John Keats Essays

College

Keats' Poems and Letters

John Keats’ canonical Romantic poem “Lamia” emphasizes natural malevolence despite intention. Within “Lamia,” the reader is told of the titular character Lamia’s desire to have Lycius love her. Although her way to human form is not necessarily...

Keats' Poems and Letters

John Keats' poems "When I Have Fears" and "Bright Star" are remarkably similar, yet drastically different at the same time. The Shakespearean sonnets share rhyme scheme as well as subject matter, yet deal with different facets of the same topic....

Keats' Poems and Letters

"The Eve of St. Agnes" tells the fantastic story of a bewitching night when two lovers consummate their relationship and elope. It takes place on the Eve of St. Agnes, a night when "young virgins have visions of delight," giving the action of the...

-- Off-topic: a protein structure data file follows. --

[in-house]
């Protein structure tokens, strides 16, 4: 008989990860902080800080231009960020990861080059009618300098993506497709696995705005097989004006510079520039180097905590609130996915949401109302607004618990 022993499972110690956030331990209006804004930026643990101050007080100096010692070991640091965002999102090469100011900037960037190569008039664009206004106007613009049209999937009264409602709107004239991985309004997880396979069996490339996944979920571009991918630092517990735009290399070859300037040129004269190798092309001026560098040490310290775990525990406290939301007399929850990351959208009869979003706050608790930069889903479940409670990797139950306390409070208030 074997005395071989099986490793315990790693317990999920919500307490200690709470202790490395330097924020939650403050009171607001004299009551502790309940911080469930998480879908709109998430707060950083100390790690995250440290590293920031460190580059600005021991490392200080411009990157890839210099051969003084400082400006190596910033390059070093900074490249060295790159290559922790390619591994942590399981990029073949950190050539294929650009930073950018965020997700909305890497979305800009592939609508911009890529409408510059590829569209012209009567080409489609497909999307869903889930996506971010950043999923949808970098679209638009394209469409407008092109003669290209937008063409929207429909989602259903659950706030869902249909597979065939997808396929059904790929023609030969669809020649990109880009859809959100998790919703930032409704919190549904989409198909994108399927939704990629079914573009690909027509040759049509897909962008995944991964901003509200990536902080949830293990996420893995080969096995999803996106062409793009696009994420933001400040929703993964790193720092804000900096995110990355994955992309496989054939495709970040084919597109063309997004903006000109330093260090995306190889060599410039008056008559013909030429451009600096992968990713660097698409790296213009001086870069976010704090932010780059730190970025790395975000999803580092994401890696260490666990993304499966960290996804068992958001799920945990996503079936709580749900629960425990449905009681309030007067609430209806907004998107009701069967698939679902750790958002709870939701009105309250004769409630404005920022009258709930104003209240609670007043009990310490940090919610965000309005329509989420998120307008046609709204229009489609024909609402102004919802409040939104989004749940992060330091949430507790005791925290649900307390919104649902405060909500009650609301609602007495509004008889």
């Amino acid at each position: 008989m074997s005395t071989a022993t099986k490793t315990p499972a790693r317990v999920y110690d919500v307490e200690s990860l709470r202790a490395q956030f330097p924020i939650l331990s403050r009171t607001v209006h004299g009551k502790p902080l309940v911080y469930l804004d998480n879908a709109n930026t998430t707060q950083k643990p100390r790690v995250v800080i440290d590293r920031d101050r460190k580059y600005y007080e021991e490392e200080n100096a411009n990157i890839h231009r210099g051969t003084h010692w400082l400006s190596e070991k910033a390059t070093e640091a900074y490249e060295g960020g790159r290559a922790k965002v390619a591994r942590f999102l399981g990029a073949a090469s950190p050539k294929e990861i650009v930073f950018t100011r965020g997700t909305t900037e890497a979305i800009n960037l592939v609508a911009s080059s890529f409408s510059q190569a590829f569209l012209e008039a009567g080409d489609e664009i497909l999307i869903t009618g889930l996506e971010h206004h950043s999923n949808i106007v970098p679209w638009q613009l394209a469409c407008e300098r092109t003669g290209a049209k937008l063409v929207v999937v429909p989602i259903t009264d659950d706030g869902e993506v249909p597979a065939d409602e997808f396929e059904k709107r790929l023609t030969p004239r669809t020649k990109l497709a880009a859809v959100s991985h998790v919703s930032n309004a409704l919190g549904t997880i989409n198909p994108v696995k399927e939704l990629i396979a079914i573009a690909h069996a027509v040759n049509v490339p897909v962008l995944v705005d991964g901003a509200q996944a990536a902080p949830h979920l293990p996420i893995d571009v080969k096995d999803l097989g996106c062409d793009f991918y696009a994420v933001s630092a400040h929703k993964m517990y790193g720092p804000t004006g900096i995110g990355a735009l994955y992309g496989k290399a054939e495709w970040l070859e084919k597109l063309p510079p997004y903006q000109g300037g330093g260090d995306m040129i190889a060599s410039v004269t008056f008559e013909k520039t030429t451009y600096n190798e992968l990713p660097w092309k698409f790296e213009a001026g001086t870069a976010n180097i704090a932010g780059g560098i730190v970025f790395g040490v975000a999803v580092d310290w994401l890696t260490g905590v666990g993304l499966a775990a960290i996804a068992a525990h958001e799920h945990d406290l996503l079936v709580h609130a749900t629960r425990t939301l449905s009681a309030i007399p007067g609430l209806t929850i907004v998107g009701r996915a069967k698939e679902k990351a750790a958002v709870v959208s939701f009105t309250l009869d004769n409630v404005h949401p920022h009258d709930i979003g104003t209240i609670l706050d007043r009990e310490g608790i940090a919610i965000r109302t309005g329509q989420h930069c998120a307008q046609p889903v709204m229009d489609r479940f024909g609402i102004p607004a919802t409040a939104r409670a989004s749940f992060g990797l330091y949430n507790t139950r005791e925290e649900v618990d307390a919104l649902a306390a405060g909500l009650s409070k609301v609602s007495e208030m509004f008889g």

Keats' Poems and Letters

The Romantic Movement of poetry focused on the return to the individual as much as the political revolutions of the time. In doing so, there is also a return to the natural world in poetry that had been superseded by a more predominant abstract...

Keats' Poems and Letters

In "Ode to a Nightingale," John Keats uses nature and a nightingale as figures for an optimistic view on mortality, and on the speaker's life specifically. Throughout the poem, the nightingale itself is an figure for the beautiful and cyclical...

Keats' Poems and Letters

Keats’ “To Autumn” is an ode that concerns itself more with the true nature of reality than many of his earlier works. The Spring Odes—“Ode to Psych”, “Ode to a Nightingale”, and “Ode on a Grecian Urn”—are all representative of consistent...